It is particularly difficult during a period of revolutionary technological change to distinguish what is important from what is not. Fads and fashions flourish.
In finance markets – see the rapid rise and fall of the so called dot.com companies in the string of 2000.
Amongst economic journalists – see the debatable emergence of so called knowledge management which sometimes assumes that knowledge is an easily recognized homogeneous and manipulability commodity.
We shall nonetheless risk identifying three features of the IT revolution that we think will be increasingly important for innovation in future:
The increasingly systemic nature of economics and technological activities resulting from the digitalization and interconnection of previously separate activities — for example home electronics, logistics, sales, and distribution in retailing management information systems in large organizations. This is increasing the importance of interface technologies and of competencies in systems integration and is one of the factors behind the growth of external technological alliances.
The decreasing cost of product development through the use of simulations and virtual prototypes, Paul Nightingale has shown how improvements in simulation technology have been combined with radical improvements in fundamentals biomedical knowledge to revolutionize the process of drug discovery.
Given the growing software technology in distribution activities the traditional distinction between hi-tech, medium tech and low tech is becoming even less useful. For example does it still make sense to describe traditional low tech distribution intensive activities such as banking, retailing and the export of Dutch tulips and Australian fresh fruit?
This has led to much confusion about the characteristics and implications of the new or knowledge economy. The more traditional notion of the knowledge economy included the broad opportunities created by developments in science and technology, and the role of intellectual capital and innovation for competitive advantages. The more recent and narrower perspective focuses exclusively on the potential of information and communication technologies. However, these two views are based on contradictory assumptions and suggest different implications. The latter ICT perspective emphasizes the low marginal cost of reproduction and near instantaneous transmission of such technologies but too often assumes that the exchange and transfer of knowledge is almost effortless and unrestricted. The former broader view highlights the difficulties of capturing and transferring knowledge due to its tacit nature and context specificity.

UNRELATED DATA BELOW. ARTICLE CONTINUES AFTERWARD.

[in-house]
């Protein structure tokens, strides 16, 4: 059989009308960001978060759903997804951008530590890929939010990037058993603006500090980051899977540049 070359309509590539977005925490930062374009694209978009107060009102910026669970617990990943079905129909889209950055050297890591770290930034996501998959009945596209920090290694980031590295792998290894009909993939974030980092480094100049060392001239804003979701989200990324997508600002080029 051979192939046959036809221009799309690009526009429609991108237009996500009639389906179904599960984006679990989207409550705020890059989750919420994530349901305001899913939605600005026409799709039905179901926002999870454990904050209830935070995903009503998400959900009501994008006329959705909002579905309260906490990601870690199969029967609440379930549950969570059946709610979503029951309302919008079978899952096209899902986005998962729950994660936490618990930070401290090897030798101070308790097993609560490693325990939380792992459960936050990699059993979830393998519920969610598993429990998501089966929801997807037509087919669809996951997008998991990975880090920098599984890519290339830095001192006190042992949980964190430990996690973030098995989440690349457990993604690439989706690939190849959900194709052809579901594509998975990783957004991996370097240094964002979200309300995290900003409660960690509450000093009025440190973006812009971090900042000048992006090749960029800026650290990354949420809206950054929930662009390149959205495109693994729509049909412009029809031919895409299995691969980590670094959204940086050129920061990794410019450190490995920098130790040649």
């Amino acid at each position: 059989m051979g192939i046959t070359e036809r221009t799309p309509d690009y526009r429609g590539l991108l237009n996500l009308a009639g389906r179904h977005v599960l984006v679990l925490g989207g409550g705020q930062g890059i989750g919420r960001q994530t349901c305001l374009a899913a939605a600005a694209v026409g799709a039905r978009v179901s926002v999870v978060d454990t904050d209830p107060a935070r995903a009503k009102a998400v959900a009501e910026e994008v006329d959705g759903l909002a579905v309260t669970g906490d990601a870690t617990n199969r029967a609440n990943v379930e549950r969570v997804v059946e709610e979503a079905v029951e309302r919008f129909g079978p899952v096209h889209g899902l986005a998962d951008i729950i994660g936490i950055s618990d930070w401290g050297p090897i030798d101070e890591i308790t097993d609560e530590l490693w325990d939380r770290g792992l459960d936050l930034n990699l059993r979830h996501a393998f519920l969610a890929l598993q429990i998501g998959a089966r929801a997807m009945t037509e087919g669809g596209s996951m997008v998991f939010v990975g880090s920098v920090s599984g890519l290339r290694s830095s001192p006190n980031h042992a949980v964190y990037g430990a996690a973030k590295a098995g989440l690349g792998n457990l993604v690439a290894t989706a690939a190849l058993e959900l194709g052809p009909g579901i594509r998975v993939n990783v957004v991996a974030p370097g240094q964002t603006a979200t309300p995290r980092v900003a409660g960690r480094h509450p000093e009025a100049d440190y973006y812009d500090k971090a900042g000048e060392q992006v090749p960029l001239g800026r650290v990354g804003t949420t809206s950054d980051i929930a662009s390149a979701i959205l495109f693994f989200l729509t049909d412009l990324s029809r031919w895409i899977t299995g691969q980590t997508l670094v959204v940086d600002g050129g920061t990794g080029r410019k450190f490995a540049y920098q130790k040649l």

Roger Miller and his team at MINE (Managing Innovation in the Networked Economy) have attempted to develop a taxonomy to better characterize different business environments and the most appropriate way to manage innovation in each context. They identify four factors in the environment that influence the most effective innovations strategy and management velocity which refers to the pace of change of the relevant science technology and market institutions which refers to the role of government regulations and other stakeholders challenge which captures how demanding customers are in terms of product performance customization or problems solving and uncertainty which captures the unsolvable uncertainty and unpredictability of technology and markets. They argue that each of these four factors are higher in the new economy businesses. The table describes some of the key findings. According to this study in the new economy firms R&D is more closely integrated with top management and strategy formulation, but they also devote more resources to exploration particularly involving external organizations and cooperate more with suppliers and lead users to generate value. However, contrary to expectations the new economy firms did not rely any more than on old economy firms’ innovation networks.
Patterns of innovation in the new and old economies:
New economy Old economy
R&D sets strategic vision of firm 5.14 3.56
R&D active participant in
Making corporate strategy 5.87 4.82
R&D responsible for developing
New business 5.05 3.76
Source: Managing Innovation